Tall mode – the front of the rear seat base rises up and back and is locked in a vertical position to leave a cargo height of 1,240 mm from floor to ceiling, allowing tall objects to be placed behind the front seats.
Long mode – the front passenger seat back folds back to a horizontal position, while the rear seat back folds forward, forming a ‘tunnel’ to accommodate items up to 2,445mm long.
The cargo bay also offers practical space with a capacity of up to 431-litres with the rear seats upright increasing to up to 1,437-litres with the rear seats folded. The HR-V’s wide tailgate opening (1,180 mm) and low loading height (650 mm) makes the cargo space easily accessible.
The latest HR-V sees the introduction of redesigned seats for the driver and front passenger, which incorporate changes to the seat cushion and back rest, providing enhanced overall support – especially for the shoulder area. Otherwise it much of the same as before with a front cockpit style layout but the quality of the soft-touch trim materials looks to have been enhanced. It’s certainly not class leading in its layout or quality but it quite acceptable and durable for family use. Better acoustic insulation is used around the front bulkhead, wheel arches and boot area but engine and road noise intrusion is still more evident than some others in this sector.
As for specification, HR-V base models are fitted as standard with a 5-inch LCD colour display screen in the centre of the dashboard and a 160-watt AM/FM/CD Audio system with four speakers. Mid and upper grade models are fitted with a 180-watt six-speaker audio system. Connectivity and infotainment is provided by the Honda Connect system fitted as standard on the mid and upper grade versions and as an option on the base model.
The system for higher grade models is accessed through a 7-inch touchscreen in the centre of the dash. The display can be customised to suit individual preferences, with two different ‘skins‘ to choose from, allowing users to make the system their own. Colour-coded icons ensure navigating through menus is quick and simple. It sounds simple but it is lacking behind the finesse of other modern systems and the screen needed several proddings to get it to respond.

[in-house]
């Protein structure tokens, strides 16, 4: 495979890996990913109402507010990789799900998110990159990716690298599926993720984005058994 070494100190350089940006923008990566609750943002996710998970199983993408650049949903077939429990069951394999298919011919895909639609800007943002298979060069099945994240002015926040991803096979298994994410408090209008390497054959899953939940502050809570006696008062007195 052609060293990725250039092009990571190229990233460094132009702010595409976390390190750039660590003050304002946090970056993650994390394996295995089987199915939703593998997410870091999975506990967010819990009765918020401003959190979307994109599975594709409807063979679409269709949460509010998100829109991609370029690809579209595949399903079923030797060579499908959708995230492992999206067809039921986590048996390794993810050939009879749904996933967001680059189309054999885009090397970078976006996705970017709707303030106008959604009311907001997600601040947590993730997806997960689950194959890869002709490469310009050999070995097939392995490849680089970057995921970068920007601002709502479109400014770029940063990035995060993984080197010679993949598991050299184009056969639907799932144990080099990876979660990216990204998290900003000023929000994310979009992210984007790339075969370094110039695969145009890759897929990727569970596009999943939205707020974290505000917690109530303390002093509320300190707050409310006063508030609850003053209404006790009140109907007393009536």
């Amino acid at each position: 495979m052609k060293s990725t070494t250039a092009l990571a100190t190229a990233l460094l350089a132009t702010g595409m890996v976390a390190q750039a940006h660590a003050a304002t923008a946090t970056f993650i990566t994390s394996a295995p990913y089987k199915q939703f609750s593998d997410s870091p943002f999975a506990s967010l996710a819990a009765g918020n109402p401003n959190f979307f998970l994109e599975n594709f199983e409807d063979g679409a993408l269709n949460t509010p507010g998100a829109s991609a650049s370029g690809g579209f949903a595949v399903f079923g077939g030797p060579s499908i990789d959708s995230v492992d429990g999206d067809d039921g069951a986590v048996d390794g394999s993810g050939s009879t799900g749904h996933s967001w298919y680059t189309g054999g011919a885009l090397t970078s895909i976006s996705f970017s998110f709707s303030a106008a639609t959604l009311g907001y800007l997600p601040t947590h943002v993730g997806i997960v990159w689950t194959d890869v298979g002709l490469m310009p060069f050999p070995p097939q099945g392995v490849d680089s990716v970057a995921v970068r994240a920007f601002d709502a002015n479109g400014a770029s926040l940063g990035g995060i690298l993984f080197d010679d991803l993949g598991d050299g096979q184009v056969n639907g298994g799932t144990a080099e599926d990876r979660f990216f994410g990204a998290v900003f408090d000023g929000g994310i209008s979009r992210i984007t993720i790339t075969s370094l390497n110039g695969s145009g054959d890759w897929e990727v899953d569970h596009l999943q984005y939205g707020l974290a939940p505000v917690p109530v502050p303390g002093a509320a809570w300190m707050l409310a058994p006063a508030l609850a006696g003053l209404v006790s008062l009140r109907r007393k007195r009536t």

The Honda Connect system comes with pre-installed apps, with others available for download from the Honda App Centre for owners to personalise their connected experience. The pre-installed ‘Aha’ app allows access to thousands of audio stations – spanning music, news, podcasts and audio books – as well as social media feeds and location-based services. In addition the system features options for synchronising with smartphones and other personal multimedia devices, WiFi, Bluetooth and HDMI. Also available as standard on higher grade versions is a fully-integrated Garmin satellite navigation system.
All HR-V versions have the now usual active and passive safety technologies. All versions have City Brake Active, mid to upper grade versions have an Advanced Driver Assist system which uses radar sensors plus forward and rearward facing cameras which provides forward collision warning, traffic sign recognition, intelligent speed limiter, lane departure warning and automatic high beam headlight operation. The Sport model I tried I was surprised to find didn’t have keyless entry and a push-button start function which given its Sports billing I found unusual in this class.